Most diodes are semiconductor devices; diode electron tubes, now uncommon, are also available.
A diode has a low resistance to electric current in one direction and a high resistance to it in the reverse direction. This property makes a diode useful as a rectifier, which can convert alternating current (AC) into direct current (DC). The term diode and rectifier will be used interchangeably; however, the term diode usually implies a small signal device with current typically in the milliamp range; and a rectifier, a power device, conducting from1 to 1000 amps or even higher.
When the voltage applied in the reverse direction exceeds a certain value, a semiconductor diode "breaks down and conducts heavily in the direction of normally high resistance. When the reverse voltage at which breakdown occurs remains nearly constant for a wide range of currents, the phenomenon is called avalanching. A diode using this property is called a Zener diode. It can be used to regulate the voltage in a circuit.
Semiconductor diodes can be designed to have a variety of characteristics.
However, some other forms of diode are created by depositing one material onto another e.g. Schottky diodes are made by placing some metal in contact with a semiconductor. In general, whenever we join two different, very pure, materials we're likely to make some sort of diode.
Diodes are referred to as non-linear circuit elements because of the above characteristic curve. For most applications the non-linear region can be avoided and the device can be modeled by piece-wise linear circuit elements. Qualitatively we can just think of an ideal diode has having two regions: a conduction region of zero resistance and an infinite resistance non-conduction region. Figure 4 shows a schematic symbol for a diode and the current-voltage curve for an ideal diode.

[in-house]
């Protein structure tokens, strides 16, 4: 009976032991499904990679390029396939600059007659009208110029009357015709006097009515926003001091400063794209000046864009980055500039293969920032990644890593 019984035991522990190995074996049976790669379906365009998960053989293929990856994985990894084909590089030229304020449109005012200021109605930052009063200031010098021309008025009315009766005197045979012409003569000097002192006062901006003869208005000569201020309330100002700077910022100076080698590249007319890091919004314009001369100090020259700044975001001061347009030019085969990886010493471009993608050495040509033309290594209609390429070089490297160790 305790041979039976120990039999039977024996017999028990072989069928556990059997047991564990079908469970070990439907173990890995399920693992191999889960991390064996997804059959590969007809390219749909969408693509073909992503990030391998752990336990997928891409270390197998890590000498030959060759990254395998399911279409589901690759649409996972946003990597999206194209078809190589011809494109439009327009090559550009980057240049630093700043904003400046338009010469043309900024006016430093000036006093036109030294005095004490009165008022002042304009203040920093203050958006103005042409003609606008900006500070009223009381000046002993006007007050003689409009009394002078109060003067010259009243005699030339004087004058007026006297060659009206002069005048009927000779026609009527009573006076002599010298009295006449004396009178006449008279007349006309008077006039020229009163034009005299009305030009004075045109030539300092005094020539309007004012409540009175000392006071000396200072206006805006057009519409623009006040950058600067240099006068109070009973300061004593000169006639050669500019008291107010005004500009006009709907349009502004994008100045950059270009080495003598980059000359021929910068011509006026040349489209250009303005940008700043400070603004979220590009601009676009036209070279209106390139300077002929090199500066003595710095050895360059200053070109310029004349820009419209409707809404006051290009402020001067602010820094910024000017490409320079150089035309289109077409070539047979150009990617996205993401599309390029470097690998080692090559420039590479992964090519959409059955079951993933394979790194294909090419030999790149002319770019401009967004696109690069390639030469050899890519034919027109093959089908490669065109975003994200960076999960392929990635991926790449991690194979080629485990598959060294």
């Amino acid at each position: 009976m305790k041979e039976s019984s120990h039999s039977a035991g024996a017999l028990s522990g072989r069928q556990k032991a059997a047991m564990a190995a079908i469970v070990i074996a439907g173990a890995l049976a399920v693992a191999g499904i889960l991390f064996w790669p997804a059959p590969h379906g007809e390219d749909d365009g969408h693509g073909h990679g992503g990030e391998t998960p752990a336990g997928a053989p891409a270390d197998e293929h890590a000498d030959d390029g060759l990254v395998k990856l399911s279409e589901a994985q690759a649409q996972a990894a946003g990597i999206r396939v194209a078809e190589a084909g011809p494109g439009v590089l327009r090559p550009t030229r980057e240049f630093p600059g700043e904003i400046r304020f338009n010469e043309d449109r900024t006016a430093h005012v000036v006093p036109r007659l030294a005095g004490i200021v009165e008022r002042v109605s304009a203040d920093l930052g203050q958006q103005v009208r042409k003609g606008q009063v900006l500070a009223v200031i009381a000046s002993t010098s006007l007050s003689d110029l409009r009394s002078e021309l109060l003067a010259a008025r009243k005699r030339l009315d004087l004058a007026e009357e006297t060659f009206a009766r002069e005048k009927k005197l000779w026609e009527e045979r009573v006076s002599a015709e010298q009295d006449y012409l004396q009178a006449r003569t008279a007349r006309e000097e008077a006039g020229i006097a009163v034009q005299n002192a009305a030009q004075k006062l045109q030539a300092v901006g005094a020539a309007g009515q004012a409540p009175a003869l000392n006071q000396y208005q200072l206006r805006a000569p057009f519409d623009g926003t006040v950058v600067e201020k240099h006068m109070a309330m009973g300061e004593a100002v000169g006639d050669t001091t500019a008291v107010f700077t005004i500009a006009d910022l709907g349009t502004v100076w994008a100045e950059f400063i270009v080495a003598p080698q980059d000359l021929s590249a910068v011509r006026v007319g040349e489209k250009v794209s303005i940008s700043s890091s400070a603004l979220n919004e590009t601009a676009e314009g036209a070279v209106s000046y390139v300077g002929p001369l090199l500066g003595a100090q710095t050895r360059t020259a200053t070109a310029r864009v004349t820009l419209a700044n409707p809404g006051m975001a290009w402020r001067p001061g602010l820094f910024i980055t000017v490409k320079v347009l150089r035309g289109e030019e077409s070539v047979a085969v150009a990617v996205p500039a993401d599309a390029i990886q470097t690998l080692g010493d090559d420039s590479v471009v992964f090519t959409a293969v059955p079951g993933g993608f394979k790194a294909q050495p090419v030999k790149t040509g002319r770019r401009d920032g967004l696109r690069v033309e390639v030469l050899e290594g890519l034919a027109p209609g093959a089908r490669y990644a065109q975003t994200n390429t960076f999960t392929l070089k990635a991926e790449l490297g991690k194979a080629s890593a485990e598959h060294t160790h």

Diode is unidirectional, i.e. current flows in only one direction (anode to cathode internally). When a forward voltage is applied, the diode conducts; and when a reverse voltage is applied, there is no conduction.
Forward Voltage Drop , Vf
We create a p-n junction by joining together two pieces of semiconductor, one doped n-type, the other p-type. This causes a depletion zone to form around the junction (the join) between the two materials. This zone controls the behaviour of the diode. The animation shows the general behaviour of a p-n junction.
The negative potential attracts the holes away from the edge of the junction barrier on the P side, while the positive potential attracts the electrons away from the edge of the barrier on the N side. This action increases the barrier width because there are more negative ions on the P side of the junction, and more positive ions on the N side of the junction. This increase in the number of ions prevents current flow across the junction by majority carriers. However, the current flow across the barrier is not quite zero because of the minority carriers crossing the junction.
When the crystal is subjected to an external source of energy (light, heat, etc.), electron-hole pairs are generated. The electron-hole pairs produce minority current carriers. There are minority current carriers in both regions: holes in the N material and electrons in the P material. With reverse bias, the electrons in the P-type material are repelled toward the junction by the negative terminal of the battery. As the electron moves across the junction, it will neutralize a positive ion in the N-type material. Similarly, the holes in the N-type material will be repelled by the positive terminal of the battery toward the junction. As the hole crosses the junction, it will neutralize a negative ion in the P-type material. This movement of minority carriers is called MINORITY CURRENT FLOW, because the holes and electrons involved come from the electron-hole pairs that are generated in the crystal lattice structure, and not from the addition of impurity atoms.
Therefore, when a p-n junction is reverse biased, there will be no current flow because of majority carriers but a very small amount of current because of minority carriers crossing the junction. However, at normal operating temperatures, this small current may be neglected.
In summary, the most important point to remember about the p-n junction diode is its ability to offer very little resistance to current flow in the forward-bias direction but maximum resistance to current flow when reverse biased. A good way of illustrating this point is by plotting a graph of the applied voltage versus the measured current. Figure 20 shows a plot of this voltage-current relationship (characteristic curve) for a typical p-n junction diode.